Speak Your Piece: Sushi At Midnight

  The city has more of everything -- except friendships and connections, a country couple discovers when they test the "theory of multiples."

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I think it was the August day about two years ago that it finally hit me: I wasn’t supposed to be a farmer. Since the forecast for the afternoon was for a high of 115 degrees – they didn’t even bother to note what it “feels like” – I set out for the barn early in the day.  My tractor, which I had named “Jim’s Higher Plower,” was waiting for me. Together we were gonna trek out to the pastures to rid them of the sea of thistles that had taken over in the unrelenting drought. It was at least theoretically possible that it would one day rain again in Central Texas and that the coastal Bermuda grass would re-emerge. And if that ever happened I could bale the hay, which would otherwise be ruined by the thistles, and stop paying $125 per round bale to be trucked down from Oklahoma to feed to the scrawny longhorns. (These cows, if you don’t know, serve the sole purpose of causing citified passersby to exclaim, “Oh, wow, cows.”)

So out to the barn I went. The crackling bristles that were once green grass sounded like my morning Rice Krispies beneath my Nikes. I climbed up into the bucket seat of my orange Kubota, choked her and turned the ignition. Nothing. Not a murmur. My father-in-law had told me I’d need a new battery one day soon. This was that day.

One of the author's longhorn cows, nursing a calf.
One of the author’s longhorn cows, nursing a calf.

Well, true, this was a bad start to the day, but surely it couldn’t get much worse. Wrong. A dead chicken would follow, killed by a skunk, no doubt. Then a wheezing in the air conditioner would develop. Then we found what the buzzing we’d heard yesterday was: killer bees in the wall. Frustrated, I went to the well house area and did a 360-degree spin with my arm pointed straight out. There was no part in the sweep that I didn’t point to a problem, something that needed to be repaired, replaced or painted.

About that time a very good friend of ours – who had just moved from our little 5,000-population town to a 250,000–population college town – called us. “Jim, you gotta move up here; you can’t believe this place: great grocery stores, restaurants of all kinds, movie theaters – two of them. They got museums. They got parks with running trails. They got a Sam’s and there’s rumor a Costco is in the works. They even got sushi at midnight!”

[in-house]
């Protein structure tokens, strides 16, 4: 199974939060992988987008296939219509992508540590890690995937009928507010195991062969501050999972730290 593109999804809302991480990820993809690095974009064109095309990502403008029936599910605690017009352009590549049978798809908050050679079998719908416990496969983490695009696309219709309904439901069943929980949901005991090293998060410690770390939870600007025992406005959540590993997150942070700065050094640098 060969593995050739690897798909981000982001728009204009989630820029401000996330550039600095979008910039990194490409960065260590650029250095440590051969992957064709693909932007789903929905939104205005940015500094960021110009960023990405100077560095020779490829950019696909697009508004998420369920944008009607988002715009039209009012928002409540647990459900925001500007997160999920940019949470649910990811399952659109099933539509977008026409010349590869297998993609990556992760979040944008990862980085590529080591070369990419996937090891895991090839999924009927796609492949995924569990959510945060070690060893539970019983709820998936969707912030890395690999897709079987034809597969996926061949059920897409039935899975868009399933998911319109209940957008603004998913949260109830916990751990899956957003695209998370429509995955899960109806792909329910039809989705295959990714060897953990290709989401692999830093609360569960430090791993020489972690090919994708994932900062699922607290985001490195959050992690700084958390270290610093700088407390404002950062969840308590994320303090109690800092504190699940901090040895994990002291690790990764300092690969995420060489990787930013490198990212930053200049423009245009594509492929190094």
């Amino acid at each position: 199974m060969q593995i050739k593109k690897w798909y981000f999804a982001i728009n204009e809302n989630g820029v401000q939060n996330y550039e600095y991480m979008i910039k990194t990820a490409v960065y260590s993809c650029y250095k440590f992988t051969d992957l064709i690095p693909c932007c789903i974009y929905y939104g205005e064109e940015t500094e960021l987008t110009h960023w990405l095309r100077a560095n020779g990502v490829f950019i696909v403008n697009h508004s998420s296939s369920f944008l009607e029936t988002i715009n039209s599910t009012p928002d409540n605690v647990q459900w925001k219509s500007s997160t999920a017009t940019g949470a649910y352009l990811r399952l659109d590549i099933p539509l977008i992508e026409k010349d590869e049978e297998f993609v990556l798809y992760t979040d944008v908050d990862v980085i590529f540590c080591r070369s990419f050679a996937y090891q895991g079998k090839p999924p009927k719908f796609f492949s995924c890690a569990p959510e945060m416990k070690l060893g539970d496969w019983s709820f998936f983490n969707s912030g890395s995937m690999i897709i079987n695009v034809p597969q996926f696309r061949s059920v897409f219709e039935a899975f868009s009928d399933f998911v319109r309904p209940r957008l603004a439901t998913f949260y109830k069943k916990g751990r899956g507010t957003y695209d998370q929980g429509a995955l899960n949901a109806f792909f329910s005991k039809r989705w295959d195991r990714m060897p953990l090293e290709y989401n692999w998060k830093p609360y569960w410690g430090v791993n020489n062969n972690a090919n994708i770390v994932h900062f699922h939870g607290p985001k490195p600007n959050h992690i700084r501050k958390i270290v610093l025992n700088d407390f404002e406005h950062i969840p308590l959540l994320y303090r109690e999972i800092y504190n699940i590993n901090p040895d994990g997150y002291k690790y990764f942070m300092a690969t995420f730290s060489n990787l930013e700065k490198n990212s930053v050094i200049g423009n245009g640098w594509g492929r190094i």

“What about our friends here, though,” my wife said. “How do we replace them?”

“Are you kidding?” I replied. “It’s a college town. They’ll have Ph.D.’s and retired Ph.D.’s. They’ll have continuing education courses, creative writing programs and all sorts of volunteer possibilities. If we have made a bunch of friends in a 5,000 person town, we’ll make 50 bunches in the bigger town.”

That was the logical principle, the principle of multiples, right? If one small X causes one Y, then 50 times X should deliver 50 times Y.

Only, that’s not what we observed when we moved to the larger town. Oh, everybody was nice, polite as Emily Post. But they didn’t seem to be connected to one another, nor did it appear, to us. At least they weren’t connected in a way our small town friends and we had been connected to one another. One of those good friends, a retired admiral, baled my hay for me once when my Kubota was down for the count; another, an ex-F-4 pilot, arranged a surprise flyover of five Cessna Skyhawks for our son’s West Point going-away party.

That’s when I conducted my armchair-of-an-afternoon research in my new neighborhood. Over a two-month period I counted all the times a house in my cul-de-sac had more than one car visiting at the same time. The theory? If anyone here is truly connected he or she will certainly have multiple visitors at least once in a while. Conversely, if there are few multiple visits, there must not be much true connectivity.

Jim, in red, and an old friend check out the Kubota, nicknamed “Jim’s Higher Plower.”


Results? During the 60 days and nights of the sample, 15 cars foreign to the neighborhood paid single visits to some of the 16 houses; exactly one time did more than one car visit a house at once. And that time, most of the six visiting cars had the ichthys symbol on their tailgates and a particular Baptist church decal in the window, signaling a meeting of the vestry or some church committee.

I concluded the theory of multiples did not apply to friendships. It’s not like traffic: the more people, the more traffic there is. In fact it’s the opposite: the more people in a location, the less need there is for hearts and minds to bind, to conjoin. But isn’t this obvious? Tribal members are surely more like families than, say, harried pedestrians on the streets of Manhattan. In fact, it may be that the plethora of museums, restaurants, parks, grocery stores, as well as superficial but cordial encounters with others, all actually diminish the need for good friends. How so? This hubbub of busyness supplies a simulacrum of close human contact.

So we put our new house up for sale, got a contract on it for full price and found just the right house in our old small town. We will be going home three weeks from now.

My bigger-town neighbor, Greg, warned me the other day, “Jim, you know you can’t go home again.”

I answered, “Greg, we never left.”

By the way, I never did try out the sushi at midnight.

Jim Austin is the retired CEO of the Houston International Festival and will soon be moving back to La Grange, Texas, with his wife, Kathi, and their black Lab, Molly.



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